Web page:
April 16, 2021, by indybamra1
Learning To Say No, Focusing, and Seeking Mentors
By John Lim, UoN Alumni
John Lim, an international graduate from the University explores the different elements that have led to his success in the workplace. He has learned how to keep focused, nurture his strengths and seek advice from mentors along the way.
1. Stay focused
When Bill Gates and Warren Buffett sat together for dinner one night, Bill Gates Sr. asked them what they thought was the most important thing that led to their success. Their reply was unanimous: Focus.
As a social entrepreneur running a speaking, publishing, and coaching business that aims to help people to understand, unlock and unleash their potential, there are thousands of things I can do. I have been thinking of hiring more people, ways to market our business and how to redesign our website.
But I’ve realised that my greatest successes have come from the things that I’ve said no to, rather than the things I’ve said yes to. Jim Collins, the business philosopher, found that great companies had a stop doing list, rather than a to-do list.
Today, you might be tempted to take on more. But remember, we are only human. We can do many things, but we can’t do all things. Focusing on a few things allows us to bring greater effectiveness to the work we do. It ensures that we aren’t burnt out and that we can continue to live to fight another day.
2. Sticking with strengths
When I was a student, I used to receive negative feedback about how poor I was with teamwork. However, I would receive much positive feedback about how good I was with speaking and writing. As a student, I tried to work more on my weaknesses, rather than sticking with my strengths. I would go to conferences to collaborate with other delegates, organise events in teams, and try to be a better team member. But it just didn’t work out. I ended up failing my coursework and was still berated for my poor teamwork.
When I started my career, I realised that I needed to start playing to my strengths of speaking and writing. By doing this, I’ve written regularly for Professional Social Work, a magazine read by 21,000 social workers; spoken to hundreds of students at multiple training sessions, and started my own publishing business.
I don’t say this to boast. I used to think that if I didn’t work on my weaknesses, I would continue being unsuccessful.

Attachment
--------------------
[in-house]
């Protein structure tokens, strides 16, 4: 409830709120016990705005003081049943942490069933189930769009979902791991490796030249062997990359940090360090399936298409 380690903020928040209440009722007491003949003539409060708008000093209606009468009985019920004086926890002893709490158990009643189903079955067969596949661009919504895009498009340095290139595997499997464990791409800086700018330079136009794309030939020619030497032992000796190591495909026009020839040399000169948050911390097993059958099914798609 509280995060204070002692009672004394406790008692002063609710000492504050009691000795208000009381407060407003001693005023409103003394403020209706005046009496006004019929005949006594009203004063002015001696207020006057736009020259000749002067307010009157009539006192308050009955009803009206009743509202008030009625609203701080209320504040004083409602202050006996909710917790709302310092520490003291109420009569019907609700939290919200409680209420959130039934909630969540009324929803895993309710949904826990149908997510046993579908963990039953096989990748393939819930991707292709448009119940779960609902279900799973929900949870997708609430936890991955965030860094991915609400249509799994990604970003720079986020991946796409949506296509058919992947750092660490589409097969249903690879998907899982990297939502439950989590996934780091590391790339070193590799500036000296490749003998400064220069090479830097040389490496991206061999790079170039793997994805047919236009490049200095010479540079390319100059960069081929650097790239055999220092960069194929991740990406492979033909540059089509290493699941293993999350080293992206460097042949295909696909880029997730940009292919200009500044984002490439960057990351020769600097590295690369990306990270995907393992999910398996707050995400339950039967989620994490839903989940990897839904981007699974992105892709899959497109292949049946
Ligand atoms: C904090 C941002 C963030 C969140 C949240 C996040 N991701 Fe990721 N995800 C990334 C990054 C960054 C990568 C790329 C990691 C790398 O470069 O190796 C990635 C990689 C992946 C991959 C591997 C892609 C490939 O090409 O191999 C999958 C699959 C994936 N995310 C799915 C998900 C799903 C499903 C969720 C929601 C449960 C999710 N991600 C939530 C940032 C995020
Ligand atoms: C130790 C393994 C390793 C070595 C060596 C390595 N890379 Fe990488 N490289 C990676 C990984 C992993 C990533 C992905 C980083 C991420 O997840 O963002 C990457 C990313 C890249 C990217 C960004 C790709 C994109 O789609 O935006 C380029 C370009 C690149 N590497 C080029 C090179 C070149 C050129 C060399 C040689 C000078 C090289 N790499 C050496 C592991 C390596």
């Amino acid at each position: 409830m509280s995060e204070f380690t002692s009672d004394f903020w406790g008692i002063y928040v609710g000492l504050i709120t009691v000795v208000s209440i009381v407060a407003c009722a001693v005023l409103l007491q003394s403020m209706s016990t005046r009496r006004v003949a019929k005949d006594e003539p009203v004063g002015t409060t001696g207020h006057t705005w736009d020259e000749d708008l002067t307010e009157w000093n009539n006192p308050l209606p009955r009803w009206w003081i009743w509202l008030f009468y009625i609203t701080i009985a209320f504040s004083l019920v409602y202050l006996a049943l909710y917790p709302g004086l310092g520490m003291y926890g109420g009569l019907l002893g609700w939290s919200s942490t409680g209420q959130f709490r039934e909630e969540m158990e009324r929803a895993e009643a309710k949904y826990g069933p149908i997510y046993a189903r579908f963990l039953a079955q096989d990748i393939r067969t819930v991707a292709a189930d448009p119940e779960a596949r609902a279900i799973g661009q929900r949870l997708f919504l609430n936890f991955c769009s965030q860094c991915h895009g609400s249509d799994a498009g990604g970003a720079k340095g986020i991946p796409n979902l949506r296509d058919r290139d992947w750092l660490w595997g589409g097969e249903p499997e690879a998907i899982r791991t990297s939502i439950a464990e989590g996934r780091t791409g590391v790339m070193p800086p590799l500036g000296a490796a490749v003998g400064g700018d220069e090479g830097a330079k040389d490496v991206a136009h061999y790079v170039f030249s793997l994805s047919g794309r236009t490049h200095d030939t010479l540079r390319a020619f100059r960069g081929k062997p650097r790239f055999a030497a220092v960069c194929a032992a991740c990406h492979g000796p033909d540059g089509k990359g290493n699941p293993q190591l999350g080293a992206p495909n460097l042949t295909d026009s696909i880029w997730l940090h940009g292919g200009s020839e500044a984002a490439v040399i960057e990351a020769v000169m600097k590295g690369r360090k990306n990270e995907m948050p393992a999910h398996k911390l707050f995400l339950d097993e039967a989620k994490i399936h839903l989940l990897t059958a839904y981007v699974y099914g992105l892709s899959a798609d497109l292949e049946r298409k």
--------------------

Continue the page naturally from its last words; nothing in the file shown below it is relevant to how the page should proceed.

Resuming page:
Today, we are fed the narrative that to be more competitive, we need to have more skills. I would argue that we need better skills, rather than more skills. It is our responsibility to steward and nurture the few talents we have, rather than trying to be good at everything. Like the saying goes, ‘A jack of all trades is a master of none.’
3. Seeking mentors
When I was studying for my social work degree, I was privileged to have a mentor who cared deeply about my development. On my final placement, I struggled a lot. I nearly failed, twice. This meant that I would have had to repeat my final year. However, my mentor gave me suggestions on how to get through my final placement and I passed!
Since moving back to Singapore, mentors have also helped me to make sense of how to transition from the UK to Singapore. They have helped me to understand the context of my work, what I can do, and how I can be more effective. I was nearly sacked from my job after six months but after applying my mentor’s advice, I was given greater responsibilities at work.
A mentor’s greatest role is to help you identify your blind spots. We aren’t perfect. We can’t always see what we’re doing wrong. But when we bounce our ideas off of our mentors, they draw experience from their own journey to suggest what might be good for you.
Focusing, sticking to your strengths, and exposing your weaknesses to mentors is countercultural to the usual narrative on how to advance in our careers. But to differentiate, we need to do things differently. We need to be different. Why?
Because we are all different.
John’s website is Live Young and Well.
Talk to us about how you can play to your strengths to find a job that suits you. We can also help you develop your skills ready for the world of work.
Our Career Mentoring is an opportunity for you to be supported by a member of our alumni community. Mentors come from different areas of expertise and are at various stages of their careers, but they have all volunteered their time to offer one-to-one career support and advice to help you.
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